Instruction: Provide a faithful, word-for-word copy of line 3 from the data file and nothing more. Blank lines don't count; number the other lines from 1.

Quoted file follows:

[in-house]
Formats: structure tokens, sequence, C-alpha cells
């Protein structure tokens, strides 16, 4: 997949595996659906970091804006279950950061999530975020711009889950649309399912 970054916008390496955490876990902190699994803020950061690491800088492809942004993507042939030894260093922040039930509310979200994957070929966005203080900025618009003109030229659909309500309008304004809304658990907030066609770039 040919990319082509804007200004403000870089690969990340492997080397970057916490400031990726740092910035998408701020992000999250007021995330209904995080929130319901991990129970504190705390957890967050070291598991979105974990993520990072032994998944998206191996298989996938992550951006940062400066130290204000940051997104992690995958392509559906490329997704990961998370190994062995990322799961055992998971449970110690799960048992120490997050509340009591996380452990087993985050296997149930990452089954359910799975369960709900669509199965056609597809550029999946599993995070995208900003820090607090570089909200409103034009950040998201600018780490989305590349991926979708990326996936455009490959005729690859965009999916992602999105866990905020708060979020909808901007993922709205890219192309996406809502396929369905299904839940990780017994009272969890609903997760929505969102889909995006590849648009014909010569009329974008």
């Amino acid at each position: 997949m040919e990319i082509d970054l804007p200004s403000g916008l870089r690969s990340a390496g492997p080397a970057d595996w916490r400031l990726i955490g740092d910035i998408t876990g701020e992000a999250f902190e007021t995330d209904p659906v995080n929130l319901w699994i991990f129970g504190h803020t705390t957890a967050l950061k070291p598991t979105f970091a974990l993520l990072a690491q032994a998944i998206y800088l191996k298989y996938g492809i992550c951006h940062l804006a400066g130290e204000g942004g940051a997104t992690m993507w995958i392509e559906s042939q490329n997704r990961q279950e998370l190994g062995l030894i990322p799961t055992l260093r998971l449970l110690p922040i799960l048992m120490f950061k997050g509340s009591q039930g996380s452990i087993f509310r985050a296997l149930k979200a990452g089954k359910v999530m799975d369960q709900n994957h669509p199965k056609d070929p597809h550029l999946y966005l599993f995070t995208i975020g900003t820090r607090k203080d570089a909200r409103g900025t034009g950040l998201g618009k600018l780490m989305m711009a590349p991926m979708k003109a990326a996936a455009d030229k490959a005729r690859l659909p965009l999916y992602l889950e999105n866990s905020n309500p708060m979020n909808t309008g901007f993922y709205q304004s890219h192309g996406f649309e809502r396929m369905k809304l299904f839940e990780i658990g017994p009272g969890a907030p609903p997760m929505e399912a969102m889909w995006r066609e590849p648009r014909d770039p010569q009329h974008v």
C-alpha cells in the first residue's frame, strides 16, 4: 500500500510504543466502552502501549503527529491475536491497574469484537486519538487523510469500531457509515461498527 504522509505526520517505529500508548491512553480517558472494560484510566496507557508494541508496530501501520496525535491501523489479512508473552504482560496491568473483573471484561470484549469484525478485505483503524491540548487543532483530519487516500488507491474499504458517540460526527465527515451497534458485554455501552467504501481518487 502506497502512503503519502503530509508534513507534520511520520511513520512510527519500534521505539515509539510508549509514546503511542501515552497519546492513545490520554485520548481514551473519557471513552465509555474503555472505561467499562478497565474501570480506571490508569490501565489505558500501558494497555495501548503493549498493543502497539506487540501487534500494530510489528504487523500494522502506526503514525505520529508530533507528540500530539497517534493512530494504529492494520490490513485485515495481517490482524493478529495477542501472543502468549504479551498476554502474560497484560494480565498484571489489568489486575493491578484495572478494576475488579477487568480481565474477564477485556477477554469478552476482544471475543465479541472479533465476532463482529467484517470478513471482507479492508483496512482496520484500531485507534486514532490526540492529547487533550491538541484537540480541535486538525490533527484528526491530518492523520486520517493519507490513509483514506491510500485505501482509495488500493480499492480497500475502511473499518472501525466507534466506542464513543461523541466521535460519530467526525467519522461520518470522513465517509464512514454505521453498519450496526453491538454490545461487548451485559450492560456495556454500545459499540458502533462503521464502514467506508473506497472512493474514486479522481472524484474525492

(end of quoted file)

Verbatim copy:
């Protein structure tokens, strides 16, 4: 997949595996659906970091804006279950950061999530975020711009889950649309399912 970054916008390496955490876990902190699994803020950061690491800088492809942004993507042939030894260093922040039930509310979200994957070929966005203080900025618009003109030229659909309500309008304004809304658990907030066609770039 040919990319082509804007200004403000870089690969990340492997080397970057916490400031990726740092910035998408701020992000999250007021995330209904995080929130319901991990129970504190705390957890967050070291598991979105974990993520990072032994998944998206191996298989996938992550951006940062400066130290204000940051997104992690995958392509559906490329997704990961998370190994062995990322799961055992998971449970110690799960048992120490997050509340009591996380452990087993985050296997149930990452089954359910799975369960709900669509199965056609597809550029999946599993995070995208900003820090607090570089909200409103034009950040998201600018780490989305590349991926979708990326996936455009490959005729690859965009999916992602999105866990905020708060979020909808901007993922709205890219192309996406809502396929369905299904839940990780017994009272969890609903997760929505969102889909995006590849648009014909010569009329974008």